2

In the United States one would file a petition with the appropriate court to have a conservator appointed for the individual. I suspect that you are probably asking about U.K. law since you mention a "solicitor", although a few other countries also use that term. The process is essentially the same everywhere in the common law world, although the ...


2

The person with a mental health condition is as liable as the person without all else being equal. The standard in common law (and civil law) systems is the reasonable person test - what would a reasonably prudent person in the same (external) circumstances do. The standard can be increased by replacing the noun: for example, a person who is or purports to ...


2

It depends on the jurisdiction but, very broadly speaking, the person might be ill such that: they did not know what they were doing or that what they were doing was wrong (insanity) their ability to understand their actions or make a reasoned decision or self control was highly impaired but not to the degree of insanity (diminished responsibility or ...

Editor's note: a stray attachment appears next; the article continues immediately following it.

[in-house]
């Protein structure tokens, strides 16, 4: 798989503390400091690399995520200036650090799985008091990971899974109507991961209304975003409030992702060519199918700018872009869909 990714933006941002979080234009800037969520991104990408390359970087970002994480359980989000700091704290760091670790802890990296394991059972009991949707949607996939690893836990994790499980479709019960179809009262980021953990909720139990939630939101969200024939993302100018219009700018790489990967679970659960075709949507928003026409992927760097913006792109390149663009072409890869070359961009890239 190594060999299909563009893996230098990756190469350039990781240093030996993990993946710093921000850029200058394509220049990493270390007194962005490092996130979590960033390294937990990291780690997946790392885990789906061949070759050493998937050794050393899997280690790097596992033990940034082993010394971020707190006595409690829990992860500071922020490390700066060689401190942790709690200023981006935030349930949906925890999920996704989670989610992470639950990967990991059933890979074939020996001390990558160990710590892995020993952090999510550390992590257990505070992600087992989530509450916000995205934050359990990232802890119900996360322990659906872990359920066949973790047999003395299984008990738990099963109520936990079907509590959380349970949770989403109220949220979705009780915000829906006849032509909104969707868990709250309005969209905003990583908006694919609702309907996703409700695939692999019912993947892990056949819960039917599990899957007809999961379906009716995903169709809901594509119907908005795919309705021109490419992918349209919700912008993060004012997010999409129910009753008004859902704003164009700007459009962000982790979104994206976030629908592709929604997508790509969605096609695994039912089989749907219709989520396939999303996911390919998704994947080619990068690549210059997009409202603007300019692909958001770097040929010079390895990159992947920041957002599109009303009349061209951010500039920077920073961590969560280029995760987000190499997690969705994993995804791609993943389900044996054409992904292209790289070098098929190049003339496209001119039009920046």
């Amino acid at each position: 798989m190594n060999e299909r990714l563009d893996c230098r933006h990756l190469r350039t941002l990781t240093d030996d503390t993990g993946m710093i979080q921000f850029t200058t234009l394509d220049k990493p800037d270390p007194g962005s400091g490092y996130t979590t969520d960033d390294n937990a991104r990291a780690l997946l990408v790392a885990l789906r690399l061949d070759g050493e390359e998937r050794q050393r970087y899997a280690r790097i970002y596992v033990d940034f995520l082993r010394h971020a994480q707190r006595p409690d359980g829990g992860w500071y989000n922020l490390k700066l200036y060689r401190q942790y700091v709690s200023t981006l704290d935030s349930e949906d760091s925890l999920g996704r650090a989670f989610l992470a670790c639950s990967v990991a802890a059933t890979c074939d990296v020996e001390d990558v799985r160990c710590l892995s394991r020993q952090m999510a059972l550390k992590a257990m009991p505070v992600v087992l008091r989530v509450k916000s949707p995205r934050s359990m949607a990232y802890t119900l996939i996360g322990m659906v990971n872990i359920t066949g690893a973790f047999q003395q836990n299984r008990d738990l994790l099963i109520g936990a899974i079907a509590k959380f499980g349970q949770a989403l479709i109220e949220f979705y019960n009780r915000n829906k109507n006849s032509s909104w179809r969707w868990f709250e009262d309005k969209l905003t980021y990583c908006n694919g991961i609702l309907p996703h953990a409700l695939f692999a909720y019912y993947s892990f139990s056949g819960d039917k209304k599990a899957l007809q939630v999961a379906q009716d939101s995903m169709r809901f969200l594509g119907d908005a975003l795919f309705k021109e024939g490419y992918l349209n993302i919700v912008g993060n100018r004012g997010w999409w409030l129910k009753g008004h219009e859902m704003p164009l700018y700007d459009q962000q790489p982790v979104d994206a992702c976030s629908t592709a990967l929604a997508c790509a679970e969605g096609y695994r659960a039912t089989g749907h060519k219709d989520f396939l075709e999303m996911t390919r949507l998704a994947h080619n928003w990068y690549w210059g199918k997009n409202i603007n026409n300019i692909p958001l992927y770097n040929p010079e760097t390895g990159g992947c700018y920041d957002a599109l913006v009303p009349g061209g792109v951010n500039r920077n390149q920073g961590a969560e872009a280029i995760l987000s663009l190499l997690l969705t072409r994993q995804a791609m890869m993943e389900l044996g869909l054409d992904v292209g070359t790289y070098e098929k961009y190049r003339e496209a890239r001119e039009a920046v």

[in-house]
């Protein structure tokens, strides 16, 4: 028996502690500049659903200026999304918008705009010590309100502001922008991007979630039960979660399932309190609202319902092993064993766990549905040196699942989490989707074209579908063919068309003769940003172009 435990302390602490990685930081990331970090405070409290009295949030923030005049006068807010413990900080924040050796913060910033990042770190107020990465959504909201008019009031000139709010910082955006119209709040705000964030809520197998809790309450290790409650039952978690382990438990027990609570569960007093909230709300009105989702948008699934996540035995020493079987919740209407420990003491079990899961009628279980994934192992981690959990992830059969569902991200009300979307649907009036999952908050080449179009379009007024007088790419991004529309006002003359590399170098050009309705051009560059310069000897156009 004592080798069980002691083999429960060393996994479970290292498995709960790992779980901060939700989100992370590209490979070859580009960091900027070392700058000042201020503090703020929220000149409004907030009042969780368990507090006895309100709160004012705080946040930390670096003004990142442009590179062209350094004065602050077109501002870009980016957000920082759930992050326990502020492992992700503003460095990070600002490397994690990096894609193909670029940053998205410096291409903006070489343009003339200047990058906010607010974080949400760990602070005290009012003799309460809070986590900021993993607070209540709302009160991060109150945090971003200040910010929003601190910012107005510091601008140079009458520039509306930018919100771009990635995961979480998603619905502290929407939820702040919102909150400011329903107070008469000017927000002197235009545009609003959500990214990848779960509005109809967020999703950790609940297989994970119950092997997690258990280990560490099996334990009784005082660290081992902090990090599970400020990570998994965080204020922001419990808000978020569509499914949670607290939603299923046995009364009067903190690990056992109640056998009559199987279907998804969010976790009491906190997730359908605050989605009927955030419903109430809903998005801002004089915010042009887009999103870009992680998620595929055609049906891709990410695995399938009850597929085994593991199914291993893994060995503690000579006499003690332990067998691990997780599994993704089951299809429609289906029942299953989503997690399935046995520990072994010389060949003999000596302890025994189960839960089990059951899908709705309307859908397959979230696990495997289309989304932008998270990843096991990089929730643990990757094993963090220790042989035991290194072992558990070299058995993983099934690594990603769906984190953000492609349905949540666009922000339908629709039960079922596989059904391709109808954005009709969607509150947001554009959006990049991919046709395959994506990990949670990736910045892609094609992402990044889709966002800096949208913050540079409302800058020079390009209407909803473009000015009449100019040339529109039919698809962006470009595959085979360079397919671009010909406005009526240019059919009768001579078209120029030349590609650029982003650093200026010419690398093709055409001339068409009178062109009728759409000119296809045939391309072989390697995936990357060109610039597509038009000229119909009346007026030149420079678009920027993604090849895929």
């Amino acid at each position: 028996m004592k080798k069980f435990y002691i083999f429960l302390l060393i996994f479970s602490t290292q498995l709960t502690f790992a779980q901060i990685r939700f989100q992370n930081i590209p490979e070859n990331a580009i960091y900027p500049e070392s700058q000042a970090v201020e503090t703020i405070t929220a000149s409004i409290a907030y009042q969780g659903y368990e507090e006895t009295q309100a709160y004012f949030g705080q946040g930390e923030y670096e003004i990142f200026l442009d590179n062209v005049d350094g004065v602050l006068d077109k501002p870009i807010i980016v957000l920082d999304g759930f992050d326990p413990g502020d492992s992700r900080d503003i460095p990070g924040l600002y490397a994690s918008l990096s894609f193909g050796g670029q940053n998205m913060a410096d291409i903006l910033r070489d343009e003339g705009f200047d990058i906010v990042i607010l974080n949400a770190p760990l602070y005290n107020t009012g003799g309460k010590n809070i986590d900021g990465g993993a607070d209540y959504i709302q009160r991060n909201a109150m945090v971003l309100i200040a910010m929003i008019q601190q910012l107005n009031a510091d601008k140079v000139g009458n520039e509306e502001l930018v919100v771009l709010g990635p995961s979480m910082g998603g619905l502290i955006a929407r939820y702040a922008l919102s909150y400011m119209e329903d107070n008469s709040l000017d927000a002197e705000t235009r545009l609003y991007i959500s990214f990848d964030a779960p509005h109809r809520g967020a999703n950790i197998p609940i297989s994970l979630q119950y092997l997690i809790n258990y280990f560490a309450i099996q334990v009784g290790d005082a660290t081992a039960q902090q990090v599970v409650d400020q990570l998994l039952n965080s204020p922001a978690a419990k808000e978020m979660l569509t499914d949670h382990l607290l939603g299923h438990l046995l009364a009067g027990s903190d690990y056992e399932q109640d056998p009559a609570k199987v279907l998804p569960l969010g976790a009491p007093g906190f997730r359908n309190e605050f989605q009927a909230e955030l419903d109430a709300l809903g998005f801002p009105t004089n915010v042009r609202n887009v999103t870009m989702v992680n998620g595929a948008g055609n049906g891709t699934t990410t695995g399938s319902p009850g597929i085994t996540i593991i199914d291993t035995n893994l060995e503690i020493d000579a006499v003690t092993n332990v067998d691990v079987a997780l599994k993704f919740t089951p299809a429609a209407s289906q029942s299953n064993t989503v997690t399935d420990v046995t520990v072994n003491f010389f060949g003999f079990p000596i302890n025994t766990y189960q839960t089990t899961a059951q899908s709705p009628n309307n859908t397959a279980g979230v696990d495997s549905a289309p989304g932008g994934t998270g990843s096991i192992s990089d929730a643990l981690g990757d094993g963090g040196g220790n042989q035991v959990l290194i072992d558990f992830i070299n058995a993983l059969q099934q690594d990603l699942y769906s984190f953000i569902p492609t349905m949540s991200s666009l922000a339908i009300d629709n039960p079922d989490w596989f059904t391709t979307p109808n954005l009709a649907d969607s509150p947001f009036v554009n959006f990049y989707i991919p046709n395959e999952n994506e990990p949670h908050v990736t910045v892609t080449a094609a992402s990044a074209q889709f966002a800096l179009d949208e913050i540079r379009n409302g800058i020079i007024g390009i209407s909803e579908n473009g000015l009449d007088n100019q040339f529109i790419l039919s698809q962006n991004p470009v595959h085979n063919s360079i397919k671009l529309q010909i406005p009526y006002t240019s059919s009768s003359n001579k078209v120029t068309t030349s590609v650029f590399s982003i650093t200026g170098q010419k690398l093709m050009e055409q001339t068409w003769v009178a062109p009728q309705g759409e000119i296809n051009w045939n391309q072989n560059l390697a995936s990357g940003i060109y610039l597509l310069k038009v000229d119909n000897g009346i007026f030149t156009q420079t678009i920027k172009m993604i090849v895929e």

2

It is not illegal for the mother to continue working there under the condition that she continues to uphold her professional confidentiality. It is not a violation of the employer to allow their employees, on a need to know bases, access to such data: § 203 (3) - Violation of private secrets (StGB) (3) A secret has not been revealed within the meaning of ...


1

You simply have to deliver the form: they do not have to accept it. You can deliver it to an office, hand it to the landlord's agent, put it on their desk, mail it or fax it. You will eventually need to involve the LTB because you either have to get the landlord to agree, find a replacement tenant, or appeal to the LTB. If you don't get an assignee and don't ...